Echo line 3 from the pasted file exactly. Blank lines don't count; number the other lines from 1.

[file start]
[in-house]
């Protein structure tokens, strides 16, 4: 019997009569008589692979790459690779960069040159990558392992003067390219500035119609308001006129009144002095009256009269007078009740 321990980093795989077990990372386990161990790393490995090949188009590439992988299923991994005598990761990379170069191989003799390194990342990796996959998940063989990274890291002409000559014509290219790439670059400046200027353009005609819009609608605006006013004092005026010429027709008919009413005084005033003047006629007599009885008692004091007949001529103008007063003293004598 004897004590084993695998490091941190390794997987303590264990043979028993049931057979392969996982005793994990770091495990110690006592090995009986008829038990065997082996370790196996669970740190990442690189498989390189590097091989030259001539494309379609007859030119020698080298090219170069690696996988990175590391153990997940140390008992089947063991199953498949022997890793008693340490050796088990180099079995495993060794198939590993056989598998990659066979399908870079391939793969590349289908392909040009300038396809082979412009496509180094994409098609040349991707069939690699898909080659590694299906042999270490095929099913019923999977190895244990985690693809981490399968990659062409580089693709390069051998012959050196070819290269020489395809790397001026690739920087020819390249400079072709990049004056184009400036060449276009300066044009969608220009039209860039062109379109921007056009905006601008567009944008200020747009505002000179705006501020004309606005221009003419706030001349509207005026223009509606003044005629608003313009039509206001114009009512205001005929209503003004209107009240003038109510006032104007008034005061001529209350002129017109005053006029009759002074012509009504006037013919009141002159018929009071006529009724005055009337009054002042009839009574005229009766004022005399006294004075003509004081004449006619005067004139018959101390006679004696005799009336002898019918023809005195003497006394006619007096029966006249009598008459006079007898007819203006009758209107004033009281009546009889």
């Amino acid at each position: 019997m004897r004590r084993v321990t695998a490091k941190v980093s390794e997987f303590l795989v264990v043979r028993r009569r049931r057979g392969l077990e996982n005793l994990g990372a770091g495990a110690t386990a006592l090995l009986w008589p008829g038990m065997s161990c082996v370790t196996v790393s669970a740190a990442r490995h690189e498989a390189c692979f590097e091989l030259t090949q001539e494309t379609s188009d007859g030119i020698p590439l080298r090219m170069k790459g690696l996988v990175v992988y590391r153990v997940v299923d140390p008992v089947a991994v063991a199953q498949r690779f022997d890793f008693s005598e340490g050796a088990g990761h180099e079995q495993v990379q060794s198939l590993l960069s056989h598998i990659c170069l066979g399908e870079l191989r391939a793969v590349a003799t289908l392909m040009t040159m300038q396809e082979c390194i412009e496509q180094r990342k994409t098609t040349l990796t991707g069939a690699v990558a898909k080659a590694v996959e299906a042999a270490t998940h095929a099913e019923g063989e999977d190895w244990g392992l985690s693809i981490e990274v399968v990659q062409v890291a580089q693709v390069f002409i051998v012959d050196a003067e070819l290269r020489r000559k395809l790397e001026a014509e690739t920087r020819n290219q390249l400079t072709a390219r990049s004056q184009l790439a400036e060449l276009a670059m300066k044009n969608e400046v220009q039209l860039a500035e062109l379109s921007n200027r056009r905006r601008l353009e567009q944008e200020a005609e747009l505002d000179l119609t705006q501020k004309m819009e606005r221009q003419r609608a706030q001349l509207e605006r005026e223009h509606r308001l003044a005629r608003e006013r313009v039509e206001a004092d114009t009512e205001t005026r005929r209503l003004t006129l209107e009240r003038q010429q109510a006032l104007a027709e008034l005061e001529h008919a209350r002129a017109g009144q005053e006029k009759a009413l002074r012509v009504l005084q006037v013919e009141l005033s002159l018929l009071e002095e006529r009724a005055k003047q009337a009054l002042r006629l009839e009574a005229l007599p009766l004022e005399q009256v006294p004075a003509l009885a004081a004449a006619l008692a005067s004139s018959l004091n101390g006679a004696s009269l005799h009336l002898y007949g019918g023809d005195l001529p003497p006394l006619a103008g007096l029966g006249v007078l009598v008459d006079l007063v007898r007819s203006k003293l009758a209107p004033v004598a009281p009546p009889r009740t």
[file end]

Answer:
């Amino acid at each position: 019997m004897r004590r084993v321990t695998a490091k941190v980093s390794e997987f303590l795989v264990v043979r028993r009569r049931r057979g392969l077990e996982n005793l994990g990372a770091g495990a110690t386990a006592l090995l009986w008589p008829g038990m065997s161990c082996v370790t196996v790393s669970a740190a990442r490995h690189e498989a390189c692979f590097e091989l030259t090949q001539e494309t379609s188009d007859g030119i020698p590439l080298r090219m170069k790459g690696l996988v990175v992988y590391r153990v997940v299923d140390p008992v089947a991994v063991a199953q498949r690779f022997d890793f008693s005598e340490g050796a088990g990761h180099e079995q495993v990379q060794s198939l590993l960069s056989h598998i990659c170069l066979g399908e870079l191989r391939a793969v590349a003799t289908l392909m040009t040159m300038q396809e082979c390194i412009e496509q180094r990342k994409t098609t040349l990796t991707g069939a690699v990558a898909k080659a590694v996959e299906a042999a270490t998940h095929a099913e019923g063989e999977d190895w244990g392992l985690s693809i981490e990274v399968v990659q062409v890291a580089q693709v390069f002409i051998v012959d050196a003067e070819l290269r020489r000559k395809l790397e001026a014509e690739t920087r020819n290219q390249l400079t072709a390219r990049s004056q184009l790439a400036e060449l276009a670059m300066k044009n969608e400046v220009q039209l860039a500035e062109l379109s921007n200027r056009r905006r601008l353009e567009q944008e200020a005609e747009l505002d000179l119609t705006q501020k004309m819009e606005r221009q003419r609608a706030q001349l509207e605006r005026e223009h509606r308001l003044a005629r608003e006013r313009v039509e206001a004092d114009t009512e205001t005026r005929r209503l003004t006129l209107e009240r003038q010429q109510a006032l104007a027709e008034l005061e001529h008919a209350r002129a017109g009144q005053e006029k009759a009413l002074r012509v009504l005084q006037v013919e009141l005033s002159l018929l009071e002095e006529r009724a005055k003047q009337a009054l002042r006629l009839e009574a005229l007599p009766l004022e005399q009256v006294p004075a003509l009885a004081a004449a006619l008692a005067s004139s018959l004091n101390g006679a004696s009269l005799h009336l002898y007949g019918g023809d005195l001529p003497p006394l006619a103008g007096l029966g006249v007078l009598v008459d006079l007063v007898r007819s203006k003293l009758a209107p004033v004598a009281p009546p009889r009740t």